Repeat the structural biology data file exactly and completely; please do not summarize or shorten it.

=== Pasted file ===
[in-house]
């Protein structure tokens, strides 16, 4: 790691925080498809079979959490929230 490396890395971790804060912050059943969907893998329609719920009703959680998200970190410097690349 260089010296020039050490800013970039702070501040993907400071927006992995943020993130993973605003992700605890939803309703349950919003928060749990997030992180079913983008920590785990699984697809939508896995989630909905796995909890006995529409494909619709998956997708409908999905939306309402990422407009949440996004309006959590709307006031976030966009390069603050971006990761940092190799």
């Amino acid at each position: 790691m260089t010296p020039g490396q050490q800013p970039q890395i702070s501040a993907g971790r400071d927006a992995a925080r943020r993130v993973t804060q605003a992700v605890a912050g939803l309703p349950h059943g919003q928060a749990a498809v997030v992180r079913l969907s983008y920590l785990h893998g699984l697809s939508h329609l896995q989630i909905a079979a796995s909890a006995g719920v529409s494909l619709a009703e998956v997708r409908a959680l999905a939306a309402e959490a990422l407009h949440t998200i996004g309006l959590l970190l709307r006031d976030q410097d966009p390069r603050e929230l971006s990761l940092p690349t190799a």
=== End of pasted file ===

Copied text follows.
[in-house]
């Protein structure tokens, strides 16, 4: 790691925080498809079979959490929230 490396890395971790804060912050059943969907893998329609719920009703959680998200970190410097690349 260089010296020039050490800013970039702070501040993907400071927006992995943020993130993973605003992700605890939803309703349950919003928060749990997030992180079913983008920590785990699984697809939508896995989630909905796995909890006995529409494909619709998956997708409908999905939306309402990422407009949440996004309006959590709307006031976030966009390069603050971006990761940092190799």
């Amino acid at each position: 790691m260089t010296p020039g490396q050490q800013p970039q890395i702070s501040a993907g971790r400071d927006a992995a925080r943020r993130v993973t804060q605003a992700v605890a912050g939803l309703p349950h059943g919003q928060a749990a498809v997030v992180r079913l969907s983008y920590l785990h893998g699984l697809s939508h329609l896995q989630i909905a079979a796995s909890a006995g719920v529409s494909l619709a009703e998956v997708r409908a959680l999905a939306a309402e959490a990422l407009h949440t998200i996004g309006l959590l970190l709307r006031d976030q410097d966009p390069r603050e929230l971006s990761l940092p690349t190799a």